T – Temperature. For every increase of 10ºF in your solution, the number of molecule collisions is roughly doubled. The hotter the cleaning solution, the more cleaning can be achieved. But other factors such as the chemicals in use and the equipment being cleaned also play a factor in determining proper temperature. Make sure you are paying close attention to the temperature warnings of your cleaning agents and equipment.


When does your equipment need to be passivated?

Corrosion resistance of the nickel-chromium steels (ANSI class 300 series) depends upon the formation of a protective chromium oxide film. These films can be damaged during fabrication and through careless handling. When the film is damaged the stainless surface is susceptible to corrosion and pitting. The passive surface is corrosion resistant and needs to be maintained to prolong the life of the stainless steel.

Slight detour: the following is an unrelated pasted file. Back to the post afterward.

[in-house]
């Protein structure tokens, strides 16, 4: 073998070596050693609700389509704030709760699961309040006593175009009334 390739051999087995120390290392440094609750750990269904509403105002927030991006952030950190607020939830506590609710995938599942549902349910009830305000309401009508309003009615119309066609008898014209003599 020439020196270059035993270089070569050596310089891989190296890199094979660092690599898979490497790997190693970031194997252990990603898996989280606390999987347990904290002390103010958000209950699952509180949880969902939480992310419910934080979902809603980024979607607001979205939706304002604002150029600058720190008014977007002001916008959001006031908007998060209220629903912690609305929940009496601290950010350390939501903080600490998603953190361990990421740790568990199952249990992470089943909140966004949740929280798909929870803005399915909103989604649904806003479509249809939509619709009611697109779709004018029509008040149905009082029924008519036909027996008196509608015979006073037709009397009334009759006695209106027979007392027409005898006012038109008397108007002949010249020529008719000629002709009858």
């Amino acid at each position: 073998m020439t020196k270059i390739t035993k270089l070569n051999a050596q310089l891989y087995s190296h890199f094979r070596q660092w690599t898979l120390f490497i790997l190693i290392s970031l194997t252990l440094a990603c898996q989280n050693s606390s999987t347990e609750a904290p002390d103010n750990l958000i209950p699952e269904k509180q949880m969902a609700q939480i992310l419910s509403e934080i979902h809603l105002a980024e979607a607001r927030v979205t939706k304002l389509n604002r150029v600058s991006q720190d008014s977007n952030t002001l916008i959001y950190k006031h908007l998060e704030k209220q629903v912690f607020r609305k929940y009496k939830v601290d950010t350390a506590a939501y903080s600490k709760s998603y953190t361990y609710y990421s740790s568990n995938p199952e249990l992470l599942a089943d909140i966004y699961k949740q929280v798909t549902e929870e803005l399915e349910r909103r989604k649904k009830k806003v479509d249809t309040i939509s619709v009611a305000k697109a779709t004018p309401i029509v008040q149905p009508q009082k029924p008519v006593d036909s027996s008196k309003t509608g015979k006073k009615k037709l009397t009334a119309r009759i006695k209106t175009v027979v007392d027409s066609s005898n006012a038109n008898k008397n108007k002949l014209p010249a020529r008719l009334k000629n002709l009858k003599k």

New stainless steel should always be cleaned and passivated to remove the cutting and milling oils and establish a passive oxide layer. We recommend passivating tanks and line circuits every other year to reduce the probability of corrosion.

Passivation of a stainless steel surface occurs naturally by air, but it is a slow process. Use chemicals like nitric acid(CS35) to accelerate the process.

3 Basic Steps for Passivating:

Neither air nor nitric acid can form a protective film when grease, oil, fingerprints, or other contaminants are present on the surface of the tanks. To ensure the surface is degreased you must first perform a water break test:

  1. Degreasing/Cleaning
    1. Use a water based high pressure solvent(CS109) and mix 2 oz/gallon.
    2. Circulate at 140ºF for 30 minutes.
    3. Rinse with fresh water
  2. Passivation
    1. Prepare a 6% weight per weight (w/w) citric acid solution in the vessel.
    2. Calculate solution
      1. (CIP volume of tank in gallons) * (8.34 lb) = Y